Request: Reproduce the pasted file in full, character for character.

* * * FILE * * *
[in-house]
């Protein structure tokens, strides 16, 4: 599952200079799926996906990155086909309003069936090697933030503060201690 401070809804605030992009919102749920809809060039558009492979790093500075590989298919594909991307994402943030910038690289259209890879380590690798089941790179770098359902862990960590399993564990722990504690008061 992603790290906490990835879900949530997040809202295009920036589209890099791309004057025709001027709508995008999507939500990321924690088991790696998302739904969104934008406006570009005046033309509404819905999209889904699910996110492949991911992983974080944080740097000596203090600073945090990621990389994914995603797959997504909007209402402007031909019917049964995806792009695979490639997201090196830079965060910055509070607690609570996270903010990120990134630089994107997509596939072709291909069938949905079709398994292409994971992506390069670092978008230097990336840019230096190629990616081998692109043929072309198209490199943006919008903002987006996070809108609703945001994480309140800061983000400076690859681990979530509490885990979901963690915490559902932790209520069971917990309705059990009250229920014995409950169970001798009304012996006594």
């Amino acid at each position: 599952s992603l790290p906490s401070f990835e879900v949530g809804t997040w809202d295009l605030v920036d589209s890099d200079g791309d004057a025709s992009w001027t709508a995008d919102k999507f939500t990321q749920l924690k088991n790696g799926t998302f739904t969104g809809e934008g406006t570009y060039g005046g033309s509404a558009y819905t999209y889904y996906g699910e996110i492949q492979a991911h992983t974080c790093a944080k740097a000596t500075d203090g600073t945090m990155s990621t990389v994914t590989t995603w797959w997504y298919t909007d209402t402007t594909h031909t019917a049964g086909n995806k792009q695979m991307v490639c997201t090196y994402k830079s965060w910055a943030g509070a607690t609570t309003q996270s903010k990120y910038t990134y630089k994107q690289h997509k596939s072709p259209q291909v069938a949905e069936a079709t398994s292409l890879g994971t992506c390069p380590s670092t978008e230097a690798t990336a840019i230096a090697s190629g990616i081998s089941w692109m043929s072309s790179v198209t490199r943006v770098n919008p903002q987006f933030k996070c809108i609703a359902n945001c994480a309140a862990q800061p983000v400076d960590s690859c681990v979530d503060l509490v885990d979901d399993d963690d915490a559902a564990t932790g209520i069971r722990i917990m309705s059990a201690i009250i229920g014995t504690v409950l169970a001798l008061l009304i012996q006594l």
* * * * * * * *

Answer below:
[in-house]
């Protein structure tokens, strides 16, 4: 599952200079799926996906990155086909309003069936090697933030503060201690 401070809804605030992009919102749920809809060039558009492979790093500075590989298919594909991307994402943030910038690289259209890879380590690798089941790179770098359902862990960590399993564990722990504690008061 992603790290906490990835879900949530997040809202295009920036589209890099791309004057025709001027709508995008999507939500990321924690088991790696998302739904969104934008406006570009005046033309509404819905999209889904699910996110492949991911992983974080944080740097000596203090600073945090990621990389994914995603797959997504909007209402402007031909019917049964995806792009695979490639997201090196830079965060910055509070607690609570996270903010990120990134630089994107997509596939072709291909069938949905079709398994292409994971992506390069670092978008230097990336840019230096190629990616081998692109043929072309198209490199943006919008903002987006996070809108609703945001994480309140800061983000400076690859681990979530509490885990979901963690915490559902932790209520069971917990309705059990009250229920014995409950169970001798009304012996006594």
């Amino acid at each position: 599952s992603l790290p906490s401070f990835e879900v949530g809804t997040w809202d295009l605030v920036d589209s890099d200079g791309d004057a025709s992009w001027t709508a995008d919102k999507f939500t990321q749920l924690k088991n790696g799926t998302f739904t969104g809809e934008g406006t570009y060039g005046g033309s509404a558009y819905t999209y889904y996906g699910e996110i492949q492979a991911h992983t974080c790093a944080k740097a000596t500075d203090g600073t945090m990155s990621t990389v994914t590989t995603w797959w997504y298919t909007d209402t402007t594909h031909t019917a049964g086909n995806k792009q695979m991307v490639c997201t090196y994402k830079s965060w910055a943030g509070a607690t609570t309003q996270s903010k990120y910038t990134y630089k994107q690289h997509k596939s072709p259209q291909v069938a949905e069936a079709t398994s292409l890879g994971t992506c390069p380590s670092t978008e230097a690798t990336a840019i230096a090697s190629g990616i081998s089941w692109m043929s072309s790179v198209t490199r943006v770098n919008p903002q987006f933030k996070c809108i609703a359902n945001c994480a309140a862990q800061p983000v400076d960590s690859c681990v979530d503060l509490v885990d979901d399993d963690d915490a559902a564990t932790g209520i069971r722990i917990m309705s059990a201690i009250i229920g014995t504690v409950l169970a001798l008061l009304i012996q006594l």